Fate has definitely been listening and paying attention, if not, then definitely reading my blog. Two things have happened in the last few days that have helped me turn a corner. I’ve booked a holiday. This is a big deal –  James and I have never been abroad in nearly five years together. Being a farmer is sh*t for holidays, and we’ve always either been too skint, too busy, or moving house. I’m not excited about a holiday which is a shame, but my current mindset will not allow enthusiasm. However… I am happy. It gives me a focus, something to work towards and a really good, solid reason to lose weight.

The second thing is my Weight Watchers class. I had to stop going to the only class in the area for a few reasons. I am a person that needs my class, and I’m not ashamed to admit it. During low periods it can prevent me from being a shut-in and improve my self-esteem (even if that translates as a half-lb loss!). I was toying with the idea of travelling further afield, but didn’t want to because I really like my leader. As if by magic, my leader tells me she has started an evening class in town and that she misses me! (how nice is that?)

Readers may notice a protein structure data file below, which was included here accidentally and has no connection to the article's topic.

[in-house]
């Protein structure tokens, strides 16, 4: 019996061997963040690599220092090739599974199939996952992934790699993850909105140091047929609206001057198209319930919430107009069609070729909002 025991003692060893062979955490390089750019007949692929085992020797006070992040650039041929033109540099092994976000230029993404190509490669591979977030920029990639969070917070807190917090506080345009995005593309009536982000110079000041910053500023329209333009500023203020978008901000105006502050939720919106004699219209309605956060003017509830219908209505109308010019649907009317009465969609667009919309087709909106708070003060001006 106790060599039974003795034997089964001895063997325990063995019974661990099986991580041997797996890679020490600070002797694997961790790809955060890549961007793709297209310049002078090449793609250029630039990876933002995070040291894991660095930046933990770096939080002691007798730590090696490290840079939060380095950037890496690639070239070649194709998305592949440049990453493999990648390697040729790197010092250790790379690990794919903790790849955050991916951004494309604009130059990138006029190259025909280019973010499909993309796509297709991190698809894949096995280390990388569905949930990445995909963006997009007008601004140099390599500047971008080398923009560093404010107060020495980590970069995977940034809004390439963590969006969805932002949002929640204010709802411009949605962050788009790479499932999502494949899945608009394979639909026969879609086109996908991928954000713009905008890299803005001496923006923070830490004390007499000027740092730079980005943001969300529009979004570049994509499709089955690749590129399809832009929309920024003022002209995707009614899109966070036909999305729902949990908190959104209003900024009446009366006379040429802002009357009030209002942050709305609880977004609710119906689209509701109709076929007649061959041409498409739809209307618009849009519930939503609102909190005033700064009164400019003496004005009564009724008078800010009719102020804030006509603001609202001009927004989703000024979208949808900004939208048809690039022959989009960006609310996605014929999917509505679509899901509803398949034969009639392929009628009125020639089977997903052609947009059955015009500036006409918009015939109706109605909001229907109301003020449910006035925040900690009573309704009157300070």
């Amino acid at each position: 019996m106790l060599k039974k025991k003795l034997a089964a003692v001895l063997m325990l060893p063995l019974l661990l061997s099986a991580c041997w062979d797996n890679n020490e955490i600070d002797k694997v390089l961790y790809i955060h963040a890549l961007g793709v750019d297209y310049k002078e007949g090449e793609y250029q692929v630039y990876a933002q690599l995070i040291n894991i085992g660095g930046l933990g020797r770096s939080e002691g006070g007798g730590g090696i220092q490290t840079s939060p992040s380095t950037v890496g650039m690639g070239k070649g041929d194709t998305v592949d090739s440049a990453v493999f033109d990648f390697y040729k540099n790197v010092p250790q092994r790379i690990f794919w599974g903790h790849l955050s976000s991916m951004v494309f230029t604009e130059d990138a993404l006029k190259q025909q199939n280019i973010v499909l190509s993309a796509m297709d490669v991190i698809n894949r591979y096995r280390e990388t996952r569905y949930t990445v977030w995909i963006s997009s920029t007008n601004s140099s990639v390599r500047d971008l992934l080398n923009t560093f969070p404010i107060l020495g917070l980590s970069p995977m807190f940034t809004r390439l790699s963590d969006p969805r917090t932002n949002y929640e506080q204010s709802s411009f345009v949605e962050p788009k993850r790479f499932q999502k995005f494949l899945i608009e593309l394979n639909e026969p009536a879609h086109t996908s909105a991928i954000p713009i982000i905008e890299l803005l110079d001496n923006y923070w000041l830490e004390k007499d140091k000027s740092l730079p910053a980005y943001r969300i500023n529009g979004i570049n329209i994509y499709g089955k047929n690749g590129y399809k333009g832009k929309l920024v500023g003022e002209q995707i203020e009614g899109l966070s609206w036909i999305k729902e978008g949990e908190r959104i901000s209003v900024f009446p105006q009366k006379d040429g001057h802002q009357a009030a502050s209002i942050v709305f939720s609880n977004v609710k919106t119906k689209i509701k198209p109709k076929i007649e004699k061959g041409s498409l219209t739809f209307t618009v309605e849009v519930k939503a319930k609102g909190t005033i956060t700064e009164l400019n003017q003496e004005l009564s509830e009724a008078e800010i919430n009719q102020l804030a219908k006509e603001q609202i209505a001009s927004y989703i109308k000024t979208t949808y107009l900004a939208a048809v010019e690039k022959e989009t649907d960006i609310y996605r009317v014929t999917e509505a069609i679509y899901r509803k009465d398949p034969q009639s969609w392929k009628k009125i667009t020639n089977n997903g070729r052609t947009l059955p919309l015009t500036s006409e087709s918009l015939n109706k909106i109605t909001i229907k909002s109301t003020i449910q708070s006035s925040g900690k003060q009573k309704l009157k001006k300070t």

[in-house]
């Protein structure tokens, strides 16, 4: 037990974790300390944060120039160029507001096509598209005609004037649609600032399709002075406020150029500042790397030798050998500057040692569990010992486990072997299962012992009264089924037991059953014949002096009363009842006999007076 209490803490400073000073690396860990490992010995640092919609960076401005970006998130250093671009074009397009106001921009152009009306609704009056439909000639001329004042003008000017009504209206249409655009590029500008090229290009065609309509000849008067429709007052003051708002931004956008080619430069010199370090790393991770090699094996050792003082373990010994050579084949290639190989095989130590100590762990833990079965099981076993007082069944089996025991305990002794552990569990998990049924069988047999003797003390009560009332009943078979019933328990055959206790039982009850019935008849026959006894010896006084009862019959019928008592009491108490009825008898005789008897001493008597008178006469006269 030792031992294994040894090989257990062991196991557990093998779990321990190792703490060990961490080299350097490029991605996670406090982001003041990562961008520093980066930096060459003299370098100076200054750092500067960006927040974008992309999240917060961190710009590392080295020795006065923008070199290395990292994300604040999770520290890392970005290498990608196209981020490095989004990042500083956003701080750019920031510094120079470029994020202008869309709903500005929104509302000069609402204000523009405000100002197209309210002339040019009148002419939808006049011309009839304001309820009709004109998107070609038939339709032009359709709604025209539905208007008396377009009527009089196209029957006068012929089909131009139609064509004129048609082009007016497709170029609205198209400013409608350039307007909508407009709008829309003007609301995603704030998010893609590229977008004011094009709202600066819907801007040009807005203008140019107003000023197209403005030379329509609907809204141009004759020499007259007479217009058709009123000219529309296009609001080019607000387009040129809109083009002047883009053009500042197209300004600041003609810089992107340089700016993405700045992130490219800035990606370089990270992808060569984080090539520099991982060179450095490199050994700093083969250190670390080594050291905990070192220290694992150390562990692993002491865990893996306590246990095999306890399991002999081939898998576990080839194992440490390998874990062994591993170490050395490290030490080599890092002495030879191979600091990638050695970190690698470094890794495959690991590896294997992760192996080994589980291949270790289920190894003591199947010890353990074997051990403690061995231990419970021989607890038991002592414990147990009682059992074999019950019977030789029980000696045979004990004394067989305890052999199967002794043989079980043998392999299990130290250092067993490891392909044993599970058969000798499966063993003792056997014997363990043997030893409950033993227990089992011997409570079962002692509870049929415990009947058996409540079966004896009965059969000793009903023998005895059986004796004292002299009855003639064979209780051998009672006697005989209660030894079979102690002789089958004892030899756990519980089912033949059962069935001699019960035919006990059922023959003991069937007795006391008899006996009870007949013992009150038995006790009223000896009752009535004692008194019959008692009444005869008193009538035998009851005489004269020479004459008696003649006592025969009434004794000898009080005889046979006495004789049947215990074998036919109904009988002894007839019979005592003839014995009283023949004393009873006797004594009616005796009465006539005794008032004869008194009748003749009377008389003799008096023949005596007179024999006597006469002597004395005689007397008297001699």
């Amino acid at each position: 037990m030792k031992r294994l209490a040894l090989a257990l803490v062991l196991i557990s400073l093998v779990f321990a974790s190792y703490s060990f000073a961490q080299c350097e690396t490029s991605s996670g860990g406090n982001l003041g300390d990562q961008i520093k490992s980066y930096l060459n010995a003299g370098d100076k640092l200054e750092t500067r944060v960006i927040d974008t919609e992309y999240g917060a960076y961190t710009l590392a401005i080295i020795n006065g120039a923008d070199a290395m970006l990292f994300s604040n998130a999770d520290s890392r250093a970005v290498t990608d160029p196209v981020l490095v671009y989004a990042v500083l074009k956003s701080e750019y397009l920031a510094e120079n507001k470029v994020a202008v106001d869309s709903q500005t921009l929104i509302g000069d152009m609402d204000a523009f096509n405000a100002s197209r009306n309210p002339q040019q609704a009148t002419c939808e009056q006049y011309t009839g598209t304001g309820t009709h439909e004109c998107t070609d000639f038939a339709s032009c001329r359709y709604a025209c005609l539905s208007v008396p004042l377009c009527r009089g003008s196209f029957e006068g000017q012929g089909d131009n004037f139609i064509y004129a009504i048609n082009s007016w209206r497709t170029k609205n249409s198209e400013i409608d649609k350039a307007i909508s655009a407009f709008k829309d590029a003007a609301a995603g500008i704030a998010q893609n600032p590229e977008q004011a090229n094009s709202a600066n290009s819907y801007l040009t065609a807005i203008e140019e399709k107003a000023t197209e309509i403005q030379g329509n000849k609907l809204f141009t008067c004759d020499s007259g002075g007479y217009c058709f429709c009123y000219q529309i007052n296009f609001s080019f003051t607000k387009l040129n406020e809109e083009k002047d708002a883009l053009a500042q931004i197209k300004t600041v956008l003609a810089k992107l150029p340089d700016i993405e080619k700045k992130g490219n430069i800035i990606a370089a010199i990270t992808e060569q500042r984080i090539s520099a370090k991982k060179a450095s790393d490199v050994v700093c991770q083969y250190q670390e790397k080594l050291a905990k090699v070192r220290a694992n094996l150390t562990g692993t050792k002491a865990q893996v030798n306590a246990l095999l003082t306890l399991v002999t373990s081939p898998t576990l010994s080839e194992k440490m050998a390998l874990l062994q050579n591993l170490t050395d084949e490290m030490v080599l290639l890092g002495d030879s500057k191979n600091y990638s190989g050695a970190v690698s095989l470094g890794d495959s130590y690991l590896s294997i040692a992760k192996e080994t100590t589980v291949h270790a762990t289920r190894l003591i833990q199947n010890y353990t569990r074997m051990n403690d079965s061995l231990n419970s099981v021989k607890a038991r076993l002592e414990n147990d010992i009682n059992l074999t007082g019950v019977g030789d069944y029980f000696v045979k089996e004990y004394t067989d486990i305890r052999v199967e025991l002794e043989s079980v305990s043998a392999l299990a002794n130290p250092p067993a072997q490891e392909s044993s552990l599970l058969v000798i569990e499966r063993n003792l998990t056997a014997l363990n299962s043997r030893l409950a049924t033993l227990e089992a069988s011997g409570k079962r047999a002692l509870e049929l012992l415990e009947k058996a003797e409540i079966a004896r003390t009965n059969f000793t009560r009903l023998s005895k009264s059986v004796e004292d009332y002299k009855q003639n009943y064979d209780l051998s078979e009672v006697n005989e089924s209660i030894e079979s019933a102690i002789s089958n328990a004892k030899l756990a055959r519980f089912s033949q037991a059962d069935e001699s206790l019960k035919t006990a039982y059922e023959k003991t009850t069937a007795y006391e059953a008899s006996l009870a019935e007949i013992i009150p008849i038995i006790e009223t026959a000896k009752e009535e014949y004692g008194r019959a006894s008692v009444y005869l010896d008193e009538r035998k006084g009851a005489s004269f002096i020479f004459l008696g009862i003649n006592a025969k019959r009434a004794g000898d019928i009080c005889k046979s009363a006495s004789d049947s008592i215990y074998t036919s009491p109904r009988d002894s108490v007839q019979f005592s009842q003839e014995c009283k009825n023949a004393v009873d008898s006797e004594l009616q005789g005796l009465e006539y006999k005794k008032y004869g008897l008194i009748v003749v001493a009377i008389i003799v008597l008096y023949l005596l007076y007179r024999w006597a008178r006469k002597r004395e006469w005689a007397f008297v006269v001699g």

Again, no enthusiasm. Relief. I feel relieved that I have a class to go to again. I’m not going to get any bigger. I’m not going to struggle on my own any more. If I am struggling, I’ll have support. I can do this. There is a tiny chink of light peeping through the crack at me, and I’m cautiously smiling.

Whoever or whatever is responsible, thank you from the deepest part of me. It’s just the motivation I need right now.

 

Exercise

The Little Things (NSVs)

I had a funny incident. It was funny because no-one else saw me, but it made me think about all the other weird little things that happen as you lose weight and the things that make you notice a difference – those non-scale victories.

For many people it’s the simple things: The next hole over on a belt. A shirt fastening that never used to. Personally I like the more quirky ones…